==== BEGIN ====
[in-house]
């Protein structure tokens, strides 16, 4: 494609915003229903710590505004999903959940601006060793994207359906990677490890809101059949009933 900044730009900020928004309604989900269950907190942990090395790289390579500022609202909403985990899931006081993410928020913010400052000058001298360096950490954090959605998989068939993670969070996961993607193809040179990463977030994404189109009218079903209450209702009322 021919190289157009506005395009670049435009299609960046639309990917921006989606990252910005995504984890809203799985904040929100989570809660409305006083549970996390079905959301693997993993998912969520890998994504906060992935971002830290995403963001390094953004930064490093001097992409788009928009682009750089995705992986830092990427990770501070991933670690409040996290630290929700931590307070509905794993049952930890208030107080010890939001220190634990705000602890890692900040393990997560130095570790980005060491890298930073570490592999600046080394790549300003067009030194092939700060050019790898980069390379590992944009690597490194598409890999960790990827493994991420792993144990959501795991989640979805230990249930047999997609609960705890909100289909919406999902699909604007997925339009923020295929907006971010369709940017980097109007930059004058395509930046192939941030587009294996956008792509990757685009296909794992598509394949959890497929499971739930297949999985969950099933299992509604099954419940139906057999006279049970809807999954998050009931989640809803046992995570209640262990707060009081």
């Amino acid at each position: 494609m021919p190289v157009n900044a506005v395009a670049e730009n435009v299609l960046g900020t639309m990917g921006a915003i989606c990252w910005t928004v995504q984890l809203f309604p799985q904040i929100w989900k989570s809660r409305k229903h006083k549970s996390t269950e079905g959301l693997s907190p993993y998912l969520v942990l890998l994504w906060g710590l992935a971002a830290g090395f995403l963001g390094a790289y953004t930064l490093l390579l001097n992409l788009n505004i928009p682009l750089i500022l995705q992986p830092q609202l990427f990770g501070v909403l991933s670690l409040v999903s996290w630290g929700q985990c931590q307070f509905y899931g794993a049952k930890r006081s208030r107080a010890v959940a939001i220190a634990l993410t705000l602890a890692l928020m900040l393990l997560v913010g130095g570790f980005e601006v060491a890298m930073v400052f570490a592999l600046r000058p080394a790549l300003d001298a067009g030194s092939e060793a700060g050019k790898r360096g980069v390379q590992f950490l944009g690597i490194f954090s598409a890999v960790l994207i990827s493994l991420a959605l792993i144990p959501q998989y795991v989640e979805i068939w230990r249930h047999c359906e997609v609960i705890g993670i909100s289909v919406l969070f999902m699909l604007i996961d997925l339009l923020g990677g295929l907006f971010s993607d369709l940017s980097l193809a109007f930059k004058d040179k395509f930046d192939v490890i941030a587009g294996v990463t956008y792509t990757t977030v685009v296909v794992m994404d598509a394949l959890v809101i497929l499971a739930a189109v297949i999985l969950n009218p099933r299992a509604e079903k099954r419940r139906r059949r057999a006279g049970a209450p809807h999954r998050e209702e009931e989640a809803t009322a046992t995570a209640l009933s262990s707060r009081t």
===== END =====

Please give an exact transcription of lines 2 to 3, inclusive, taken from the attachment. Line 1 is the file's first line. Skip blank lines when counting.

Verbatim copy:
């Protein structure tokens, strides 16, 4: 494609915003229903710590505004999903959940601006060793994207359906990677490890809101059949009933 900044730009900020928004309604989900269950907190942990090395790289390579500022609202909403985990899931006081993410928020913010400052000058001298360096950490954090959605998989068939993670969070996961993607193809040179990463977030994404189109009218079903209450209702009322 021919190289157009506005395009670049435009299609960046639309990917921006989606990252910005995504984890809203799985904040929100989570809660409305006083549970996390079905959301693997993993998912969520890998994504906060992935971002830290995403963001390094953004930064490093001097992409788009928009682009750089995705992986830092990427990770501070991933670690409040996290630290929700931590307070509905794993049952930890208030107080010890939001220190634990705000602890890692900040393990997560130095570790980005060491890298930073570490592999600046080394790549300003067009030194092939700060050019790898980069390379590992944009690597490194598409890999960790990827493994991420792993144990959501795991989640979805230990249930047999997609609960705890909100289909919406999902699909604007997925339009923020295929907006971010369709940017980097109007930059004058395509930046192939941030587009294996956008792509990757685009296909794992598509394949959890497929499971739930297949999985969950099933299992509604099954419940139906057999006279049970809807999954998050009931989640809803046992995570209640262990707060009081």
């Amino acid at each position: 494609m021919p190289v157009n900044a506005v395009a670049e730009n435009v299609l960046g900020t639309m990917g921006a915003i989606c990252w910005t928004v995504q984890l809203f309604p799985q904040i929100w989900k989570s809660r409305k229903h006083k549970s996390t269950e079905g959301l693997s907190p993993y998912l969520v942990l890998l994504w906060g710590l992935a971002a830290g090395f995403l963001g390094a790289y953004t930064l490093l390579l001097n992409l788009n505004i928009p682009l750089i500022l995705q992986p830092q609202l990427f990770g501070v909403l991933s670690l409040v999903s996290w630290g929700q985990c931590q307070f509905y899931g794993a049952k930890r006081s208030r107080a010890v959940a939001i220190a634990l993410t705000l602890a890692l928020m900040l393990l997560v913010g130095g570790f980005e601006v060491a890298m930073v400052f570490a592999l600046r000058p080394a790549l300003d001298a067009g030194s092939e060793a700060g050019k790898r360096g980069v390379q590992f950490l944009g690597i490194f954090s598409a890999v960790l994207i990827s493994l991420a959605l792993i144990p959501q998989y795991v989640e979805i068939w230990r249930h047999c359906e997609v609960i705890g993670i909100s289909v919406l969070f999902m699909l604007i996961d997925l339009l923020g990677g295929l907006f971010s993607d369709l940017s980097l193809a109007f930059k004058d040179k395509f930046d192939v490890i941030a587009g294996v990463t956008y792509t990757t977030v685009v296909v794992m994404d598509a394949l959890v809101i497929l499971a739930a189109v297949i999985l969950n009218p099933r299992a509604e079903k099954r419940r139906r059949r057999a006279g049970a209450p809807h999954r998050e209702e009931e989640a809803t009322a046992t995570a209640l009933s262990s707060r009081t």